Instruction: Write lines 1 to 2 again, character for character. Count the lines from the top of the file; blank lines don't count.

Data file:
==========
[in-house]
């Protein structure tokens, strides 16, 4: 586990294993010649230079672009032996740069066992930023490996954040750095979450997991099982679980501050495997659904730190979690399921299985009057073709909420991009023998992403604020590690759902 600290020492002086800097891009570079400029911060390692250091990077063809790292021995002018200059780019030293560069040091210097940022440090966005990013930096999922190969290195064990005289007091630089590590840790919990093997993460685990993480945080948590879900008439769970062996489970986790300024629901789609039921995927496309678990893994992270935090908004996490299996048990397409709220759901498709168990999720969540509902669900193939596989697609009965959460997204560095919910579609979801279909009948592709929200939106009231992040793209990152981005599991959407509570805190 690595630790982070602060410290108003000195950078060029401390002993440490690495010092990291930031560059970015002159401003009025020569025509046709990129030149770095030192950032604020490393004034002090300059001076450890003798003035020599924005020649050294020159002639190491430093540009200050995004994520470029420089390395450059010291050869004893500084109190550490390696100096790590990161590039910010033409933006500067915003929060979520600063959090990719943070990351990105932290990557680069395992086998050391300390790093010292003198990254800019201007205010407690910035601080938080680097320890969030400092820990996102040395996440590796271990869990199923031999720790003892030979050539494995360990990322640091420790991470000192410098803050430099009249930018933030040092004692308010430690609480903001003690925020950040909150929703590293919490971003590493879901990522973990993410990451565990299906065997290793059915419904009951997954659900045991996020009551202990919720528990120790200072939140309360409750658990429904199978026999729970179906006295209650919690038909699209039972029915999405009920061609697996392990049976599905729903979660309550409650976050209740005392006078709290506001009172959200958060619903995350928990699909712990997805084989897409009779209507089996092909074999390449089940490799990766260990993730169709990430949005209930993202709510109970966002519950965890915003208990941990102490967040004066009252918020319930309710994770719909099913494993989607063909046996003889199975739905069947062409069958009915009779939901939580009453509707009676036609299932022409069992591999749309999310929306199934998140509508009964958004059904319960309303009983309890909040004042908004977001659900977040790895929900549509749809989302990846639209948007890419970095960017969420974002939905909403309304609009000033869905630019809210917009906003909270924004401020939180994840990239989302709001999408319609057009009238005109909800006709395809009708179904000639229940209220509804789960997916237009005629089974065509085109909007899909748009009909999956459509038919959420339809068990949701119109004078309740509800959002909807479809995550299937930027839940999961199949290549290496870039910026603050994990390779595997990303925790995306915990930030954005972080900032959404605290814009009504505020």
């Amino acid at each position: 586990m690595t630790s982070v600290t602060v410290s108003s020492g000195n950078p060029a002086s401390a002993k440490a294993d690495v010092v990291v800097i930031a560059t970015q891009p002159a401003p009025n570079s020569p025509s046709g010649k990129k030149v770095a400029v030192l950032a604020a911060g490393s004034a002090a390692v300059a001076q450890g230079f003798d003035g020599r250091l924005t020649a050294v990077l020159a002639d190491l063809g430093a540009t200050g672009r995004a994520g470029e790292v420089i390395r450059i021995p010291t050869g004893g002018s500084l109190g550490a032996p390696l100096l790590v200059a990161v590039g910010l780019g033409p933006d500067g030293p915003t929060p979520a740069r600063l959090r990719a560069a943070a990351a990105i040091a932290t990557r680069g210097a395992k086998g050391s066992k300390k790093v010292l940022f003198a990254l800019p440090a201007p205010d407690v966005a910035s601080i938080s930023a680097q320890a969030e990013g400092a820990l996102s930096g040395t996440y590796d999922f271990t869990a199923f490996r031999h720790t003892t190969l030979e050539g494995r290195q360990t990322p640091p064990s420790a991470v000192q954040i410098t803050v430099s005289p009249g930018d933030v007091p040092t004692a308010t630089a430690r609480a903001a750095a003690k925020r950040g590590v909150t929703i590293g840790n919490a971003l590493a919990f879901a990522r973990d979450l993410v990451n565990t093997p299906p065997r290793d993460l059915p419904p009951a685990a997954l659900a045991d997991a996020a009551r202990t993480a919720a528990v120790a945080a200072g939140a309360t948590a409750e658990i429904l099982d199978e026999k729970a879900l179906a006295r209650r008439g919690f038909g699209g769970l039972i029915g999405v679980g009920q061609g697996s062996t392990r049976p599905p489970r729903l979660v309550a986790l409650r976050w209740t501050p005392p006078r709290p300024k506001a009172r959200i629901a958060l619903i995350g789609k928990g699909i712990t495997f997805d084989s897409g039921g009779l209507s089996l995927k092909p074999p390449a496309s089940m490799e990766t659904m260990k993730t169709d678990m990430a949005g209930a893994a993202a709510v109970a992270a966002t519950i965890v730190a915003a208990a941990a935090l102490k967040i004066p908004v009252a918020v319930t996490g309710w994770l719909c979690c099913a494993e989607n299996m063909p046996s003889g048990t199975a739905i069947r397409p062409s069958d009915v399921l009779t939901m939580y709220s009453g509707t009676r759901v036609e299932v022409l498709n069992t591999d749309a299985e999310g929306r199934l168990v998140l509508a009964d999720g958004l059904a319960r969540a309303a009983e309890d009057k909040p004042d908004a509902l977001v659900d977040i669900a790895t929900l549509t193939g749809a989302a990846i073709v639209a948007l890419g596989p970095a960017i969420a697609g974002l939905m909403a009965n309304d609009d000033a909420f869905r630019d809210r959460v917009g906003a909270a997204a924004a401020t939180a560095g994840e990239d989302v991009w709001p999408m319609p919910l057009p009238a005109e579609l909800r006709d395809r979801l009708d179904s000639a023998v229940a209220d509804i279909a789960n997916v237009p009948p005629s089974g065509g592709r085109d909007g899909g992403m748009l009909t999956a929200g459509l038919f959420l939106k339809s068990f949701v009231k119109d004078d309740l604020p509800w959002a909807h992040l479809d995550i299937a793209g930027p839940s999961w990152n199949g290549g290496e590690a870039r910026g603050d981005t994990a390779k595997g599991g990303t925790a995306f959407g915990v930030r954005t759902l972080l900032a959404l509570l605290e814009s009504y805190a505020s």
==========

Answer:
[in-house]
């Protein structure tokens, strides 16, 4: 586990294993010649230079672009032996740069066992930023490996954040750095979450997991099982679980501050495997659904730190979690399921299985009057073709909420991009023998992403604020590690759902 600290020492002086800097891009570079400029911060390692250091990077063809790292021995002018200059780019030293560069040091210097940022440090966005990013930096999922190969290195064990005289007091630089590590840790919990093997993460685990993480945080948590879900008439769970062996489970986790300024629901789609039921995927496309678990893994992270935090908004996490299996048990397409709220759901498709168990999720969540509902669900193939596989697609009965959460997204560095919910579609979801279909009948592709929200939106009231992040793209990152981005599991959407509570805190 690595630790982070602060410290108003000195950078060029401390002993440490690495010092990291930031560059970015002159401003009025020569025509046709990129030149770095030192950032604020490393004034002090300059001076450890003798003035020599924005020649050294020159002639190491430093540009200050995004994520470029420089390395450059010291050869004893500084109190550490390696100096790590990161590039910010033409933006500067915003929060979520600063959090990719943070990351990105932290990557680069395992086998050391300390790093010292003198990254800019201007205010407690910035601080938080680097320890969030400092820990996102040395996440590796271990869990199923031999720790003892030979050539494995360990990322640091420790991470000192410098803050430099009249930018933030040092004692308010430690609480903001003690925020950040909150929703590293919490971003590493879901990522973990993410990451565990299906065997290793059915419904009951997954659900045991996020009551202990919720528990120790200072939140309360409750658990429904199978026999729970179906006295209650919690038909699209039972029915999405009920061609697996392990049976599905729903979660309550409650976050209740005392006078709290506001009172959200958060619903995350928990699909712990997805084989897409009779209507089996092909074999390449089940490799990766260990993730169709990430949005209930993202709510109970966002519950965890915003208990941990102490967040004066009252918020319930309710994770719909099913494993989607063909046996003889199975739905069947062409069958009915009779939901939580009453509707009676036609299932022409069992591999749309999310929306199934998140509508009964958004059904319960309303009983309890909040004042908004977001659900977040790895929900549509749809989302990846639209948007890419970095960017969420974002939905909403309304609009000033869905630019809210917009906003909270924004401020939180994840990239989302709001999408319609057009009238005109909800006709395809009708179904000639229940209220509804789960997916237009005629089974065509085109909007899909748009009909999956459509038919959420339809068990949701119109004078309740509800959002909807479809995550299937930027839940999961199949290549290496870039910026603050994990390779595997990303925790995306915990930030954005972080900032959404605290814009009504505020």